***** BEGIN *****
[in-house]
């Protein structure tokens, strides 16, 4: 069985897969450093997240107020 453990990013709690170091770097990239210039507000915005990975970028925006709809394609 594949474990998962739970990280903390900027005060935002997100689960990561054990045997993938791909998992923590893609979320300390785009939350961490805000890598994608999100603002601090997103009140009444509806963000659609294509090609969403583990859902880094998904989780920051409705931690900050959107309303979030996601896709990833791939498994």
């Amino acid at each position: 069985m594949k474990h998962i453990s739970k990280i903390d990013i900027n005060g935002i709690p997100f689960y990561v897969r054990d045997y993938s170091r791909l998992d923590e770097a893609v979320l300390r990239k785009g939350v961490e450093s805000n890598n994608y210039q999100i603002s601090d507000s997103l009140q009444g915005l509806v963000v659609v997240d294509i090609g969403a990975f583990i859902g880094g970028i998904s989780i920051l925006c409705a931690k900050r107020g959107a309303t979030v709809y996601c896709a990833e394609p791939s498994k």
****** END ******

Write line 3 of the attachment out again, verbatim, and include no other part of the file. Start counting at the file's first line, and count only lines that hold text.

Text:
């Amino acid at each position: 069985m594949k474990h998962i453990s739970k990280i903390d990013i900027n005060g935002i709690p997100f689960y990561v897969r054990d045997y993938s170091r791909l998992d923590e770097a893609v979320l300390r990239k785009g939350v961490e450093s805000n890598n994608y210039q999100i603002s601090d507000s997103l009140q009444g915005l509806v963000v659609v997240d294509i090609g969403a990975f583990i859902g880094g970028i998904s989780i920051l925006c409705a931690k900050r107020g959107a309303t979030v709809y996601c896709a990833e394609p791939s498994k």